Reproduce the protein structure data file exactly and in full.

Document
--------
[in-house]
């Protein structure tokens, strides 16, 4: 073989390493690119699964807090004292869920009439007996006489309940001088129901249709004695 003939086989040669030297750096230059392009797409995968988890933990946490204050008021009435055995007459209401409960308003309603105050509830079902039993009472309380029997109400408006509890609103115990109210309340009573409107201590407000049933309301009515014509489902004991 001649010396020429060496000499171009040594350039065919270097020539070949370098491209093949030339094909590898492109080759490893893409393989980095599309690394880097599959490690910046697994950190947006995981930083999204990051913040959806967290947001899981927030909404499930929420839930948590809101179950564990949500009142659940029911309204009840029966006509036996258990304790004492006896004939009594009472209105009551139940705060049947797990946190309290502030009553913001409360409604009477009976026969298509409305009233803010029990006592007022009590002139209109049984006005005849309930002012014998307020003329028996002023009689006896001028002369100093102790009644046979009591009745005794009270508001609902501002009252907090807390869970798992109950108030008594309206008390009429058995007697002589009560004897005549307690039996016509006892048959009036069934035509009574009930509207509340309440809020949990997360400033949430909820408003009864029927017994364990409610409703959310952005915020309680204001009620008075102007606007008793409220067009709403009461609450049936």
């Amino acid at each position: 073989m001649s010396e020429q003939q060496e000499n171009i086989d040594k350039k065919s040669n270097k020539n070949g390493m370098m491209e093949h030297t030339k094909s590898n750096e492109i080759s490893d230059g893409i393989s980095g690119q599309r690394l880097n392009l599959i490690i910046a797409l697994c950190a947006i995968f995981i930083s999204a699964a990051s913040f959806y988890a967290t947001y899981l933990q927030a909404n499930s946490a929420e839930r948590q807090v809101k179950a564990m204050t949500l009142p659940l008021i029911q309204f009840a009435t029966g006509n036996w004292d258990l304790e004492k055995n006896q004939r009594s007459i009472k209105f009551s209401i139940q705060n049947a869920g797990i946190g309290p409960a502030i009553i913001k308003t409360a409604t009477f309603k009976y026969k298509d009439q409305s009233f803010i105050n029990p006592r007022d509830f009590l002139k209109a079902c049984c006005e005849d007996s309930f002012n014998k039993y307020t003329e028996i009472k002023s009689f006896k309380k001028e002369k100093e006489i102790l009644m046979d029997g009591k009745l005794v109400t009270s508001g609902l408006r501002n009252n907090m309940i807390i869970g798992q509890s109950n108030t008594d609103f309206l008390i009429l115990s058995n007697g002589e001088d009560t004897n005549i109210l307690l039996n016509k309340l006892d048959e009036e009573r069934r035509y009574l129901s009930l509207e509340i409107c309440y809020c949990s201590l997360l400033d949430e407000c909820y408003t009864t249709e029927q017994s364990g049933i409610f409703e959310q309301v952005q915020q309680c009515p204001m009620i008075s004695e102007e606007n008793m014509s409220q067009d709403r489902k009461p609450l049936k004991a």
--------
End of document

[in-house]
């Protein structure tokens, strides 16, 4: 073989390493690119699964807090004292869920009439007996006489309940001088129901249709004695 003939086989040669030297750096230059392009797409995968988890933990946490204050008021009435055995007459209401409960308003309603105050509830079902039993009472309380029997109400408006509890609103115990109210309340009573409107201590407000049933309301009515014509489902004991 001649010396020429060496000499171009040594350039065919270097020539070949370098491209093949030339094909590898492109080759490893893409393989980095599309690394880097599959490690910046697994950190947006995981930083999204990051913040959806967290947001899981927030909404499930929420839930948590809101179950564990949500009142659940029911309204009840029966006509036996258990304790004492006896004939009594009472209105009551139940705060049947797990946190309290502030009553913001409360409604009477009976026969298509409305009233803010029990006592007022009590002139209109049984006005005849309930002012014998307020003329028996002023009689006896001028002369100093102790009644046979009591009745005794009270508001609902501002009252907090807390869970798992109950108030008594309206008390009429058995007697002589009560004897005549307690039996016509006892048959009036069934035509009574009930509207509340309440809020949990997360400033949430909820408003009864029927017994364990409610409703959310952005915020309680204001009620008075102007606007008793409220067009709403009461609450049936």
């Amino acid at each position: 073989m001649s010396e020429q003939q060496e000499n171009i086989d040594k350039k065919s040669n270097k020539n070949g390493m370098m491209e093949h030297t030339k094909s590898n750096e492109i080759s490893d230059g893409i393989s980095g690119q599309r690394l880097n392009l599959i490690i910046a797409l697994c950190a947006i995968f995981i930083s999204a699964a990051s913040f959806y988890a967290t947001y899981l933990q927030a909404n499930s946490a929420e839930r948590q807090v809101k179950a564990m204050t949500l009142p659940l008021i029911q309204f009840a009435t029966g006509n036996w004292d258990l304790e004492k055995n006896q004939r009594s007459i009472k209105f009551s209401i139940q705060n049947a869920g797990i946190g309290p409960a502030i009553i913001k308003t409360a409604t009477f309603k009976y026969k298509d009439q409305s009233f803010i105050n029990p006592r007022d509830f009590l002139k209109a079902c049984c006005e005849d007996s309930f002012n014998k039993y307020t003329e028996i009472k002023s009689f006896k309380k001028e002369k100093e006489i102790l009644m046979d029997g009591k009745l005794v109400t009270s508001g609902l408006r501002n009252n907090m309940i807390i869970g798992q509890s109950n108030t008594d609103f309206l008390i009429l115990s058995n007697g002589e001088d009560t004897n005549i109210l307690l039996n016509k309340l006892d048959e009036e009573r069934r035509y009574l129901s009930l509207e509340i409107c309440y809020c949990s201590l997360l400033d949430e407000c909820y408003t009864t249709e029927q017994s364990g049933i409610f409703e959310q309301v952005q915020q309680c009515p204001m009620i008075s004695e102007e606007n008793m014509s409220q067009d709403r489902k009461p609450l049936k004991a």